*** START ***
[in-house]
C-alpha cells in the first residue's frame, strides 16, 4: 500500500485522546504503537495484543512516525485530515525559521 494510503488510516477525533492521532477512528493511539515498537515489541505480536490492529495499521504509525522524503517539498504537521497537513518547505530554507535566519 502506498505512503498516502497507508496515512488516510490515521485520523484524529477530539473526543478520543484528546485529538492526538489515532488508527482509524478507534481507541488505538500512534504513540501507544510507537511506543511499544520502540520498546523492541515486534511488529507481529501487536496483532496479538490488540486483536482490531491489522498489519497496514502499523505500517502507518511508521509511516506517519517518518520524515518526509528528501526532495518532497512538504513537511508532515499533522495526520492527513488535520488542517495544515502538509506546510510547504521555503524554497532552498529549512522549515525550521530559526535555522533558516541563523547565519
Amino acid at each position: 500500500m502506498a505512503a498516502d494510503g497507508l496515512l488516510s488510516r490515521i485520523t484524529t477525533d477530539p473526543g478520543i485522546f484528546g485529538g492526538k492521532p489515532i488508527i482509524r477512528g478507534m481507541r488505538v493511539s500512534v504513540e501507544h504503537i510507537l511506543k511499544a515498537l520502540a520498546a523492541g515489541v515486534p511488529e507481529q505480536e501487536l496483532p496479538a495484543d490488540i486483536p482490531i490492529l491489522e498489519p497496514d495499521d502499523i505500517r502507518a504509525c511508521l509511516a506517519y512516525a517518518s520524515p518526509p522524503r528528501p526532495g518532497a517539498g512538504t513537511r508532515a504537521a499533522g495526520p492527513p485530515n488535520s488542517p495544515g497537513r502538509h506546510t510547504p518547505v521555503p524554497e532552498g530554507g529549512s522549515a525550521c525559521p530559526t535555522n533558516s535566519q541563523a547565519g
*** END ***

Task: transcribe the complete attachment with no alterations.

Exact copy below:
[in-house]
C-alpha cells in the first residue's frame, strides 16, 4: 500500500485522546504503537495484543512516525485530515525559521 494510503488510516477525533492521532477512528493511539515498537515489541505480536490492529495499521504509525522524503517539498504537521497537513518547505530554507535566519 502506498505512503498516502497507508496515512488516510490515521485520523484524529477530539473526543478520543484528546485529538492526538489515532488508527482509524478507534481507541488505538500512534504513540501507544510507537511506543511499544520502540520498546523492541515486534511488529507481529501487536496483532496479538490488540486483536482490531491489522498489519497496514502499523505500517502507518511508521509511516506517519517518518520524515518526509528528501526532495518532497512538504513537511508532515499533522495526520492527513488535520488542517495544515502538509506546510510547504521555503524554497532552498529549512522549515525550521530559526535555522533558516541563523547565519
Amino acid at each position: 500500500m502506498a505512503a498516502d494510503g497507508l496515512l488516510s488510516r490515521i485520523t484524529t477525533d477530539p473526543g478520543i485522546f484528546g485529538g492526538k492521532p489515532i488508527i482509524r477512528g478507534m481507541r488505538v493511539s500512534v504513540e501507544h504503537i510507537l511506543k511499544a515498537l520502540a520498546a523492541g515489541v515486534p511488529e507481529q505480536e501487536l496483532p496479538a495484543d490488540i486483536p482490531i490492529l491489522e498489519p497496514d495499521d502499523i505500517r502507518a504509525c511508521l509511516a506517519y512516525a517518518s520524515p518526509p522524503r528528501p526532495g518532497a517539498g512538504t513537511r508532515a504537521a499533522g495526520p492527513p485530515n488535520s488542517p495544515g497537513r502538509h506546510t510547504p518547505v521555503p524554497e532552498g530554507g529549512s522549515a525550521c525559521p530559526t535555522n533558516s535566519q541563523a547565519g